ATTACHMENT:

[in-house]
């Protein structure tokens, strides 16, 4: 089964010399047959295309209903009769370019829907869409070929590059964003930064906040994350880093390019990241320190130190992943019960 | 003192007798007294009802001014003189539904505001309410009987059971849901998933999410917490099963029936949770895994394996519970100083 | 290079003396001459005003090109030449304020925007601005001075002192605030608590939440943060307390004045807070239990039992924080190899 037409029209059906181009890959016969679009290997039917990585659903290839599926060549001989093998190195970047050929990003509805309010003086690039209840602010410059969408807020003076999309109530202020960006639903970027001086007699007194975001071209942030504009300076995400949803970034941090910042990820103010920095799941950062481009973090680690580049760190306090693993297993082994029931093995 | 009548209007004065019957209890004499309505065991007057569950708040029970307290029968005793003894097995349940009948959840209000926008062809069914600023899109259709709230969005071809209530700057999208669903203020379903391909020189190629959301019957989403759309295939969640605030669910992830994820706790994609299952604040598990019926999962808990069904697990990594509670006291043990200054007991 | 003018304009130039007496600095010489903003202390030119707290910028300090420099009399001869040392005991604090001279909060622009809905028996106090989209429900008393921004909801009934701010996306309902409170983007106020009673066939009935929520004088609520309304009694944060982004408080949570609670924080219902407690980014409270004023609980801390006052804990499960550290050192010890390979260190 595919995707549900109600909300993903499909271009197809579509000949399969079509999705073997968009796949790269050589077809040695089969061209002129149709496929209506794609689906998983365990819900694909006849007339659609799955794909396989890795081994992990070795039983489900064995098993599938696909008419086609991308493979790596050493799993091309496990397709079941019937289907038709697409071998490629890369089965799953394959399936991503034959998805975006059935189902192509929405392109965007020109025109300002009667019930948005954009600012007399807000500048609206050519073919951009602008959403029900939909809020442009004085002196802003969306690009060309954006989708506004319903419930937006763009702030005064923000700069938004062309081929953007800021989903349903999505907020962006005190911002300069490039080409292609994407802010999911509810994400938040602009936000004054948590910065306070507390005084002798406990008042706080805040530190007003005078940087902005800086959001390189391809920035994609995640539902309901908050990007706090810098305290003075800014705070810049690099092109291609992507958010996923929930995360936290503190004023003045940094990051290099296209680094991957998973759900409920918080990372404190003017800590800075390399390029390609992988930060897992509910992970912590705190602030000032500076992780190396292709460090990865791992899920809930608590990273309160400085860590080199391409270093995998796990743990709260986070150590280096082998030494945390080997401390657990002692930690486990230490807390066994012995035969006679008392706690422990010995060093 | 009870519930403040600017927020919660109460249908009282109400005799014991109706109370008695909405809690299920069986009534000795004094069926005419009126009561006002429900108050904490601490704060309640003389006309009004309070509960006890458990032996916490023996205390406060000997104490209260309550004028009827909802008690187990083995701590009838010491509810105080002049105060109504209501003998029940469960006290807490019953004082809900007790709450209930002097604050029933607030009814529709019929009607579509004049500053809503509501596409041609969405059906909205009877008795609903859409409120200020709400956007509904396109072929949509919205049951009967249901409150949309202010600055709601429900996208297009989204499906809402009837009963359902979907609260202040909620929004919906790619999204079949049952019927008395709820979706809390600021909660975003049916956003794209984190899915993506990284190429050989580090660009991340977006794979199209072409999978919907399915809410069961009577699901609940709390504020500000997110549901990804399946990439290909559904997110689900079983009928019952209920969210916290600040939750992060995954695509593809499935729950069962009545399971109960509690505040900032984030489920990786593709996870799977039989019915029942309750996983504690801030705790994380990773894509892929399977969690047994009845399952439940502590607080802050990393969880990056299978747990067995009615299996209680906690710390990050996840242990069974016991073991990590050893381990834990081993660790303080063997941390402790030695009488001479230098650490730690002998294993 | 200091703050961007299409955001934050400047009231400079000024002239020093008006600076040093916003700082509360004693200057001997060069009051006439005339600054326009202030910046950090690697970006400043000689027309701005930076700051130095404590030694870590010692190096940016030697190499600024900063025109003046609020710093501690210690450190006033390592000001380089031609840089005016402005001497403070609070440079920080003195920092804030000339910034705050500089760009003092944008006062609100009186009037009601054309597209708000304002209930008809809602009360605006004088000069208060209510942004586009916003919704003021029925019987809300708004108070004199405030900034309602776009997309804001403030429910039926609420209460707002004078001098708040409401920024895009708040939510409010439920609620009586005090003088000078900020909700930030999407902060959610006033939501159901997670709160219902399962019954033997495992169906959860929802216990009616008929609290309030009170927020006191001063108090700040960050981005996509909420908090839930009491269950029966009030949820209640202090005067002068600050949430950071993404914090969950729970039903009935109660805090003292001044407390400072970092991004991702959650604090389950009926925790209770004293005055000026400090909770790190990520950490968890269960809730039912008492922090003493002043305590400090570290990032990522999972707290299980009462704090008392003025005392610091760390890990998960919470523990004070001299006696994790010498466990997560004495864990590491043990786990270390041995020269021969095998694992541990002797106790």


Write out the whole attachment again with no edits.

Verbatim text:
[in-house]
């Protein structure tokens, strides 16, 4: 089964010399047959295309209903009769370019829907869409070929590059964003930064906040994350880093390019990241320190130190992943019960 | 003192007798007294009802001014003189539904505001309410009987059971849901998933999410917490099963029936949770895994394996519970100083 | 290079003396001459005003090109030449304020925007601005001075002192605030608590939440943060307390004045807070239990039992924080190899 037409029209059906181009890959016969679009290997039917990585659903290839599926060549001989093998190195970047050929990003509805309010003086690039209840602010410059969408807020003076999309109530202020960006639903970027001086007699007194975001071209942030504009300076995400949803970034941090910042990820103010920095799941950062481009973090680690580049760190306090693993297993082994029931093995 | 009548209007004065019957209890004499309505065991007057569950708040029970307290029968005793003894097995349940009948959840209000926008062809069914600023899109259709709230969005071809209530700057999208669903203020379903391909020189190629959301019957989403759309295939969640605030669910992830994820706790994609299952604040598990019926999962808990069904697990990594509670006291043990200054007991 | 003018304009130039007496600095010489903003202390030119707290910028300090420099009399001869040392005991604090001279909060622009809905028996106090989209429900008393921004909801009934701010996306309902409170983007106020009673066939009935929520004088609520309304009694944060982004408080949570609670924080219902407690980014409270004023609980801390006052804990499960550290050192010890390979260190 595919995707549900109600909300993903499909271009197809579509000949399969079509999705073997968009796949790269050589077809040695089969061209002129149709496929209506794609689906998983365990819900694909006849007339659609799955794909396989890795081994992990070795039983489900064995098993599938696909008419086609991308493979790596050493799993091309496990397709079941019937289907038709697409071998490629890369089965799953394959399936991503034959998805975006059935189902192509929405392109965007020109025109300002009667019930948005954009600012007399807000500048609206050519073919951009602008959403029900939909809020442009004085002196802003969306690009060309954006989708506004319903419930937006763009702030005064923000700069938004062309081929953007800021989903349903999505907020962006005190911002300069490039080409292609994407802010999911509810994400938040602009936000004054948590910065306070507390005084002798406990008042706080805040530190007003005078940087902005800086959001390189391809920035994609995640539902309901908050990007706090810098305290003075800014705070810049690099092109291609992507958010996923929930995360936290503190004023003045940094990051290099296209680094991957998973759900409920918080990372404190003017800590800075390399390029390609992988930060897992509910992970912590705190602030000032500076992780190396292709460090990865791992899920809930608590990273309160400085860590080199391409270093995998796990743990709260986070150590280096082998030494945390080997401390657990002692930690486990230490807390066994012995035969006679008392706690422990010995060093 | 009870519930403040600017927020919660109460249908009282109400005799014991109706109370008695909405809690299920069986009534000795004094069926005419009126009561006002429900108050904490601490704060309640003389006309009004309070509960006890458990032996916490023996205390406060000997104490209260309550004028009827909802008690187990083995701590009838010491509810105080002049105060109504209501003998029940469960006290807490019953004082809900007790709450209930002097604050029933607030009814529709019929009607579509004049500053809503509501596409041609969405059906909205009877008795609903859409409120200020709400956007509904396109072929949509919205049951009967249901409150949309202010600055709601429900996208297009989204499906809402009837009963359902979907609260202040909620929004919906790619999204079949049952019927008395709820979706809390600021909660975003049916956003794209984190899915993506990284190429050989580090660009991340977006794979199209072409999978919907399915809410069961009577699901609940709390504020500000997110549901990804399946990439290909559904997110689900079983009928019952209920969210916290600040939750992060995954695509593809499935729950069962009545399971109960509690505040900032984030489920990786593709996870799977039989019915029942309750996983504690801030705790994380990773894509892929399977969690047994009845399952439940502590607080802050990393969880990056299978747990067995009615299996209680906690710390990050996840242990069974016991073991990590050893381990834990081993660790303080063997941390402790030695009488001479230098650490730690002998294993 | 200091703050961007299409955001934050400047009231400079000024002239020093008006600076040093916003700082509360004693200057001997060069009051006439005339600054326009202030910046950090690697970006400043000689027309701005930076700051130095404590030694870590010692190096940016030697190499600024900063025109003046609020710093501690210690450190006033390592000001380089031609840089005016402005001497403070609070440079920080003195920092804030000339910034705050500089760009003092944008006062609100009186009037009601054309597209708000304002209930008809809602009360605006004088000069208060209510942004586009916003919704003021029925019987809300708004108070004199405030900034309602776009997309804001403030429910039926609420209460707002004078001098708040409401920024895009708040939510409010439920609620009586005090003088000078900020909700930030999407902060959610006033939501159901997670709160219902399962019954033997495992169906959860929802216990009616008929609290309030009170927020006191001063108090700040960050981005996509909420908090839930009491269950029966009030949820209640202090005067002068600050949430950071993404914090969950729970039903009935109660805090003292001044407390400072970092991004991702959650604090389950009926925790209770004293005055000026400090909770790190990520950490968890269960809730039912008492922090003493002043305590400090570290990032990522999972707290299980009462704090008392003025005392610091760390890990998960919470523990004070001299006696994790010498466990997560004495864990590491043990786990270390041995020269021969095998694992541990002797106790």